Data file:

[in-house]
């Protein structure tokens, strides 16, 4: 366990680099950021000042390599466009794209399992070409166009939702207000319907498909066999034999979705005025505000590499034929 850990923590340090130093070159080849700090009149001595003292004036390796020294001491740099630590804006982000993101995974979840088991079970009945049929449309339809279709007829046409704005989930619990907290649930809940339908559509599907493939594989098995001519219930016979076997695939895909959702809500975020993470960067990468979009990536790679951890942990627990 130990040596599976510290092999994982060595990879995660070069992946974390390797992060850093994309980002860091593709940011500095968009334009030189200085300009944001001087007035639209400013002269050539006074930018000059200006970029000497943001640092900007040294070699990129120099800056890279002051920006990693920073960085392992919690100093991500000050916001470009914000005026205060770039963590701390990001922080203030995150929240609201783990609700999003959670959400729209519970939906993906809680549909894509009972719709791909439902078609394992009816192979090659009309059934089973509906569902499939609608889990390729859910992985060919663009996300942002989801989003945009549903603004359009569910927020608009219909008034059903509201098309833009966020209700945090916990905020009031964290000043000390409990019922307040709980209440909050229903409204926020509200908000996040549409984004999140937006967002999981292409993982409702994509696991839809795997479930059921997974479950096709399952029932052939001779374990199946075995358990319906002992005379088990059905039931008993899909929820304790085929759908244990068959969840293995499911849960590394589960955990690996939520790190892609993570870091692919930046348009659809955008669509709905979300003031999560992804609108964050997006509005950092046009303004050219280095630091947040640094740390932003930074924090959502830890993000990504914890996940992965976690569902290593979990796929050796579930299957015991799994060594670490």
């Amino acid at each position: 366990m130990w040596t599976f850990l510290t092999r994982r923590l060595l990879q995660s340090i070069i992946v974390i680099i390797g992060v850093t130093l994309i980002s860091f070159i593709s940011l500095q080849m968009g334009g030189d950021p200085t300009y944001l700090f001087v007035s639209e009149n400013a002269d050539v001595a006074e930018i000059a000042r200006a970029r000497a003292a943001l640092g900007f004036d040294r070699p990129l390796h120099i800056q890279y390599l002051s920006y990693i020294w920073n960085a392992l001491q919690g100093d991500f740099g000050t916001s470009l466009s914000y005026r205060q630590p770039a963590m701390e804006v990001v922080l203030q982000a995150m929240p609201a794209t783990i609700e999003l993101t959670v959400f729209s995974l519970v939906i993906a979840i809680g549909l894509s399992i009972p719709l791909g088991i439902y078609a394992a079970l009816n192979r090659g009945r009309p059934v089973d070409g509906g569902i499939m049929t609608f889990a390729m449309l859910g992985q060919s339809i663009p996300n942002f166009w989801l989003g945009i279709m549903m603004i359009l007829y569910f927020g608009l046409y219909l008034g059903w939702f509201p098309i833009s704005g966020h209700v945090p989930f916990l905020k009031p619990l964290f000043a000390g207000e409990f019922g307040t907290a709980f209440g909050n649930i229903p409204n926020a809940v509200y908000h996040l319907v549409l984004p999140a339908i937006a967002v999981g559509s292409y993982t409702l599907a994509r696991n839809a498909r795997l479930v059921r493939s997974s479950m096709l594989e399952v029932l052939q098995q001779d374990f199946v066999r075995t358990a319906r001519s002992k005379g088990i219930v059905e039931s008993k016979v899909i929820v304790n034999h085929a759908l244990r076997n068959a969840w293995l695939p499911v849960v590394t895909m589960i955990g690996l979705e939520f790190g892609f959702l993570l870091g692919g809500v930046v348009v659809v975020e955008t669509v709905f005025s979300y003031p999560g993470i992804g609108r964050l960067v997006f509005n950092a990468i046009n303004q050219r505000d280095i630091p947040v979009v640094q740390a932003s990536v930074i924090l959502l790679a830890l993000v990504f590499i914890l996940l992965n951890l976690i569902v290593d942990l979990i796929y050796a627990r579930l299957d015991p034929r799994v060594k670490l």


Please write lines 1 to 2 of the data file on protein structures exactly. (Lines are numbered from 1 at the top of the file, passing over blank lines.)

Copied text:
[in-house]
């Protein structure tokens, strides 16, 4: 366990680099950021000042390599466009794209399992070409166009939702207000319907498909066999034999979705005025505000590499034929 850990923590340090130093070159080849700090009149001595003292004036390796020294001491740099630590804006982000993101995974979840088991079970009945049929449309339809279709007829046409704005989930619990907290649930809940339908559509599907493939594989098995001519219930016979076997695939895909959702809500975020993470960067990468979009990536790679951890942990627990 130990040596599976510290092999994982060595990879995660070069992946974390390797992060850093994309980002860091593709940011500095968009334009030189200085300009944001001087007035639209400013002269050539006074930018000059200006970029000497943001640092900007040294070699990129120099800056890279002051920006990693920073960085392992919690100093991500000050916001470009914000005026205060770039963590701390990001922080203030995150929240609201783990609700999003959670959400729209519970939906993906809680549909894509009972719709791909439902078609394992009816192979090659009309059934089973509906569902499939609608889990390729859910992985060919663009996300942002989801989003945009549903603004359009569910927020608009219909008034059903509201098309833009966020209700945090916990905020009031964290000043000390409990019922307040709980209440909050229903409204926020509200908000996040549409984004999140937006967002999981292409993982409702994509696991839809795997479930059921997974479950096709399952029932052939001779374990199946075995358990319906002992005379088990059905039931008993899909929820304790085929759908244990068959969840293995499911849960590394589960955990690996939520790190892609993570870091692919930046348009659809955008669509709905979300003031999560992804609108964050997006509005950092046009303004050219280095630091947040640094740390932003930074924090959502830890993000990504914890996940992965976690569902290593979990796929050796579930299957015991799994060594670490």